Getting ready for Grade one

Parents play an important role in helping make Grade one, and schooling in general, a positive experience. If we can get Grade one right it paves the way for a positive Grade two, three and four that follows. If your child’s attitude to school is generally positive, it paves the way for an overall positive learning experience and opens the door for success at school.

Physical development:
This involves the development and co-ordination of both gross motor (big movements like kicking a ball, throwing and catching) and fine motor skills (small movements such as tying shoelaces, cutting and holding a pencil). Although it may not seem the case, adequate physical development plays a role in almost all areas at school including, but not limited to; attention and concentration, reading, spelling, maths skills, handwriting, coordination and organisational skills.

Some ideas that you can do at home to encourage physical development:
• Encourage outside play and participation in sport and limit television watching. A lot of the difficulties that we are picking up in school going children is due to the device time that children are allowed (tv/ipad/tv games/cell phones). Having your child exposed to the use of technology is very important today but it should be strictly monitored.
• Healthy diet is so important. Please make sure that your child eats a healthy breakfast every morning. To concentrate, we need to get our children’s nutrition right. Teach your child about nutrition and how to make healthy choices.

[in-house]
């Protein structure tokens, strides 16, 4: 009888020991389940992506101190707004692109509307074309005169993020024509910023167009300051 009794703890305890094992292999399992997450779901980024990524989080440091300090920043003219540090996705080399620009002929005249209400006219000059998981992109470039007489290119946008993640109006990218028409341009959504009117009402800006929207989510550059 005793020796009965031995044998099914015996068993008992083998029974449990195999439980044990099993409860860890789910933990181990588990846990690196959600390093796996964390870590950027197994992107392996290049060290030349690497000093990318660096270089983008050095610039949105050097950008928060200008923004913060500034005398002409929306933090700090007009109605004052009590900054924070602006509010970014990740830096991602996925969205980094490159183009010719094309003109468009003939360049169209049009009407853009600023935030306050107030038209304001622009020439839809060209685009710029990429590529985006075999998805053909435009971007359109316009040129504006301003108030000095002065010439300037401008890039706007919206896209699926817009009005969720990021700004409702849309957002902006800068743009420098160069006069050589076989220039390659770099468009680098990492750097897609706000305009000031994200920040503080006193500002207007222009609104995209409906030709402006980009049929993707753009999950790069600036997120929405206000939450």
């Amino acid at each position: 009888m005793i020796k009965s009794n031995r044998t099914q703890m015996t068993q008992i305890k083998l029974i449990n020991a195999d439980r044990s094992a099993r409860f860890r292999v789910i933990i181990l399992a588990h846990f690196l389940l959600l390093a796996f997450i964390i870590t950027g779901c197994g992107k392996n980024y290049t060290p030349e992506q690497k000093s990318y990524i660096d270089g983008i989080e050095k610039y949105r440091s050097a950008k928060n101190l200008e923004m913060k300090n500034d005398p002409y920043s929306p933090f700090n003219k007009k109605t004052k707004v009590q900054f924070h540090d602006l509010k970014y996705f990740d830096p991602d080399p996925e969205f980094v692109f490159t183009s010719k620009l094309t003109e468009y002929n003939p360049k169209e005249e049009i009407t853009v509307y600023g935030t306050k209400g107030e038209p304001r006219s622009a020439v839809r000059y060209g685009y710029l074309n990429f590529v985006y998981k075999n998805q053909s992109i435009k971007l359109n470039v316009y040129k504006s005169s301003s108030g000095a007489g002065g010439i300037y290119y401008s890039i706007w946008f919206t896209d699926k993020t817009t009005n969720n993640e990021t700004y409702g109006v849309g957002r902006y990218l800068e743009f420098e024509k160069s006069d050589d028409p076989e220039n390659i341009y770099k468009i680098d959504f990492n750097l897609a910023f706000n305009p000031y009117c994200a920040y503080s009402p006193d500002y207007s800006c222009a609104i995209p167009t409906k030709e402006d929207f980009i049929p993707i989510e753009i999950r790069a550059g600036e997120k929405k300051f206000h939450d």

Cognitive/Language Development:
As your child develops various skills and their awareness, interests, thoughts and feelings become increasingly vast, we are able to see them question and understand ideas and concepts in a different way. One of the best ways to engage and develop your child is through the advancement of language. Being able to communicate your thoughts and ideas effectively using language is imperative for learning and further academic development. A child’s attention span and ability to focus also needs to be at an adequate level for effective learning to take place.

Some ideas that you can do at home to encourage cognitive/language development
• Have meaningful conversations with your children about the world around them. Find out what your children are learning about at school and have conversations about this in the car or around the dinner table.
• Structure and routine are important in creating a calm and predictable environment. Children thrive in such an environment as less anxiety is experienced if you are organized and you have a reasonably predictable routine. An organized routine sets the tone for a relaxed start to a school day. Let your child pack their own school bags and their own lunch the night before and put it ready for the next morning. Get your child to pack their clothes ready for the next day so that there is less conflict in the morning.
• Having a set bedtime and having a good night’s sleep allows for an alert child who can learn effectively.
• Give your child chores and responsibilities at home so that they feel that sense of responsibility and get them to understand that there is an expectation on them to fulfil their responsibilities. Let them feel that sense of achievement when they meet the expectation.
• Try to encourage good ‘learning habits’ at home by getting them to work in a quiet, dedicated learning space. Have a study schedule present that needs to be followed.
• Limit screen time.